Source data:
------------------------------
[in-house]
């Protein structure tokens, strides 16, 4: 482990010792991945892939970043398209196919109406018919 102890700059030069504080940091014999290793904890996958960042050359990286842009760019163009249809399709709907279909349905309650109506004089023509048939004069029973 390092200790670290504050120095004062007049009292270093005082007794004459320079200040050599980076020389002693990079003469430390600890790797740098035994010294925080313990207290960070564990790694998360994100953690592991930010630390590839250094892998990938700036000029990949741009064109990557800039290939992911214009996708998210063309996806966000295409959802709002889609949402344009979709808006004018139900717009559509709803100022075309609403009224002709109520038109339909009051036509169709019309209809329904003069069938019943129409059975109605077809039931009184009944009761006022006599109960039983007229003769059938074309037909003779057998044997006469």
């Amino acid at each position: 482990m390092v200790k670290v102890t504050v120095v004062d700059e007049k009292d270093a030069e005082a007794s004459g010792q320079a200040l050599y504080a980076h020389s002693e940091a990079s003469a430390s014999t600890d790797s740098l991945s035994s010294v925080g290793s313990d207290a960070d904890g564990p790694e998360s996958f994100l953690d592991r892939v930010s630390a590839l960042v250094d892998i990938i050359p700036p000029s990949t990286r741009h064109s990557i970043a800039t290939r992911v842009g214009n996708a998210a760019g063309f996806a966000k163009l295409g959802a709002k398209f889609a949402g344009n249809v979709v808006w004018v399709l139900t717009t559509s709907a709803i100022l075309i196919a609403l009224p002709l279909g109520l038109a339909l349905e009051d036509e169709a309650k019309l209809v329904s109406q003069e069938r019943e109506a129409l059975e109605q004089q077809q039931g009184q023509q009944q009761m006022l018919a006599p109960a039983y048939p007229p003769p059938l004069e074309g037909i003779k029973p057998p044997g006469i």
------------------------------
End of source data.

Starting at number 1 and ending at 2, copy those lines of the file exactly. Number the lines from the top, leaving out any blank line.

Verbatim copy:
[in-house]
């Protein structure tokens, strides 16, 4: 482990010792991945892939970043398209196919109406018919 102890700059030069504080940091014999290793904890996958960042050359990286842009760019163009249809399709709907279909349905309650109506004089023509048939004069029973 390092200790670290504050120095004062007049009292270093005082007794004459320079200040050599980076020389002693990079003469430390600890790797740098035994010294925080313990207290960070564990790694998360994100953690592991930010630390590839250094892998990938700036000029990949741009064109990557800039290939992911214009996708998210063309996806966000295409959802709002889609949402344009979709808006004018139900717009559509709803100022075309609403009224002709109520038109339909009051036509169709019309209809329904003069069938019943129409059975109605077809039931009184009944009761006022006599109960039983007229003769059938074309037909003779057998044997006469």